Most people see earwax, or cerumen, as a nuisance to be cleaned away regularly. However, earwax plays a major beneficial role in our ears. In order to look after your ears and maintain good hearing for years to come, you should be mindful of how earwax works to keep your ears clean.
Although it is known as earwax, it is not really wax. It does have a waxy consistency, but it gets that from the combination of oil sweat from the outer ear, which is then mixed with dead skin cells, hair, and dirt. It also tends to be darker and drier in older adults.
This natural substance performs a number of important roles within the ear:
It helps clean your ears: Earwax functions as a protective shield that prevents any dirt or bacteria from entering the inside of your body. Its sticky consistency is ideal for collecting microscopic debris that might get into your ear canal, similar to the way a sticker might pick up dust. Your inner ear would be at risk of infection without this defensive barrier.
It helps moisturise your ears: Earwax also moisturises your ear canal. Without it, your outer ear may turn itchy and flaky, making you more likely to become irritated and infected. In the same way that lip balm prevents chapped lips, earwax helps protect the inside of our ears from the effects of dryness.
It leaves by itself: Earwax naturally remove itself from the ear canal. It typically travels towards the ear canal opening, where it dries and falls out. It is also washed away during showering. In this way, earwax doesn't usually need any help from any external instruments to get out of the ear canal.
While earwax is important for hearing health, a common problem is too much earwax in the ear canal. In the United Kingdom, it is estimated that 2.3 million people have issues with excessive earwax every year. Indeed, earwax removal is the most widespread ENT procedure performed in primary care with nearly 4 million ears irrigated every year.
Hearing aids that are snugly positioned inside the ear will stop ear wax from escaping. This does not usually cause trouble, but it should be noted if your ears are more susceptible to wax build-up.
The older you are, the more likely you are to harbour excessive earwax, experts say. This is because earwax in older ears tends to be drier find it harder to leave by itself.
Many in the UK have a long-established ear cleaning habit with cotton buds, this increases the chances of forcing old earwax further down into the ear canal, causing a blockage. Often people have real earwax issues which need to be addressed, but cotton buds aren't the way to do it.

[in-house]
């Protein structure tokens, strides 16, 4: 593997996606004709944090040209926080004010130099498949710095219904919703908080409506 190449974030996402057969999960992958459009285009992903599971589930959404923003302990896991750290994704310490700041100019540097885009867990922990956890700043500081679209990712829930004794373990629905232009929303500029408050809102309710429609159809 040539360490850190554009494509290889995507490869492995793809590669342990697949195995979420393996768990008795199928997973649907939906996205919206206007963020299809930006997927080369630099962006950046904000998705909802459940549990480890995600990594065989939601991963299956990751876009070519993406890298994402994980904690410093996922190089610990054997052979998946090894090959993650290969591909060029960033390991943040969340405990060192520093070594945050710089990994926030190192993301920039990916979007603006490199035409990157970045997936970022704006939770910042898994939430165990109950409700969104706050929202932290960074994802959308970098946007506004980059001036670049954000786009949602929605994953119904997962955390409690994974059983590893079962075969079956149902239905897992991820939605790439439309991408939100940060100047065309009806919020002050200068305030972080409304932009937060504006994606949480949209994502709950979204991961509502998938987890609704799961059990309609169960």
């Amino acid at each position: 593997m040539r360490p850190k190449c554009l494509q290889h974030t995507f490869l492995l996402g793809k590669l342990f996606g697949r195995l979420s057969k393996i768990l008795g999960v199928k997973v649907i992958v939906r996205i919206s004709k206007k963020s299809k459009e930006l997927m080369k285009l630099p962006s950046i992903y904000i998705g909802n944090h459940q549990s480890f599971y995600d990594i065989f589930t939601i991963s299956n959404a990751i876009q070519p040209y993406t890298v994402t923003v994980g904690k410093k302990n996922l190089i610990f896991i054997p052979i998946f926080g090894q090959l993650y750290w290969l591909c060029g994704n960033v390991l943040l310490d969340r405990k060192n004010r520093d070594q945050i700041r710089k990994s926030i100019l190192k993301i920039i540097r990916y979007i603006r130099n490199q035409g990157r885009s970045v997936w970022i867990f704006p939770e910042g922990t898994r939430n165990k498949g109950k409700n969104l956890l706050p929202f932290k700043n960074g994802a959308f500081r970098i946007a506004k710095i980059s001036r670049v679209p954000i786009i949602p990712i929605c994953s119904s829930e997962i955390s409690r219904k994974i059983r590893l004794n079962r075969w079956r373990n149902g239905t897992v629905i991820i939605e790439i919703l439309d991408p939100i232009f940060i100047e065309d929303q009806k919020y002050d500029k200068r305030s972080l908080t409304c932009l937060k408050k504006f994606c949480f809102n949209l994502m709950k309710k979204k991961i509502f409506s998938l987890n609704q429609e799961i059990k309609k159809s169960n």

There are many symptoms of the over-accumulation of earwax. You may experience one or all of these symptoms, but it is crucial not to self-diagnose. Only your GP will be able to give you an accurate verdict.
The most common cause of conductive hearing loss is excessive earwax. A physical barrier of earwax prevents sounds from the outer ear travelling to the inner ear. As the wax develops gradually, it can be hard to detect the effects on hearing loss. However, the problem becomes clearer when the wax builds up to the point of obstructing the ear canal fully. Luckily, this type of hearing loss can usually be reversed by removing the offending earwax.
If you develop an obstruction in your ears and think that earwax is the culprit, its advised you follow this advice:
A pharmacist might recommend chemical drops to dissolve the earwax. The earwax will break off on its own or dissolve after approximately one week. Nonetheless, do not use if you have a hole in your eardrums (a perforated eardrum).
Use this option if your home treatments don’t produce results after a week. Audiologists typically have the expertise and equipment required to safely remove excess earwax. Make sure to see your General Practitioner if you have sudden hearing loss or pain.
Although your ears actually clean themselves, there are a few things you can do to keep your ears clean and free of unnecessary debris. Use a warm soapy washcloth to wash your ears. If you let warm water flow into your ears occasionally during your shower will also make the earwax softer, making it easier to fall out by itself.
Even if you have no earwax problem, it's a good idea to have your hearing checked by an audiologist annually. They can identify excess earwax and some can even extract it for you. In any case, they will offer invaluable advice to keep your ears healthy.
In most situations, the body is great at removing excess earwax on its own. Nonetheless, medical intervention may be necessary to stop hearing loss and a number of other underlying disorders, when impacted earwax arises. With a few simple hygiene measures and regular visits to healthcare professionals however, you’ll easily learn to have earwax work with you instead of against you.
Read next: Tips on Winter Hearing Health
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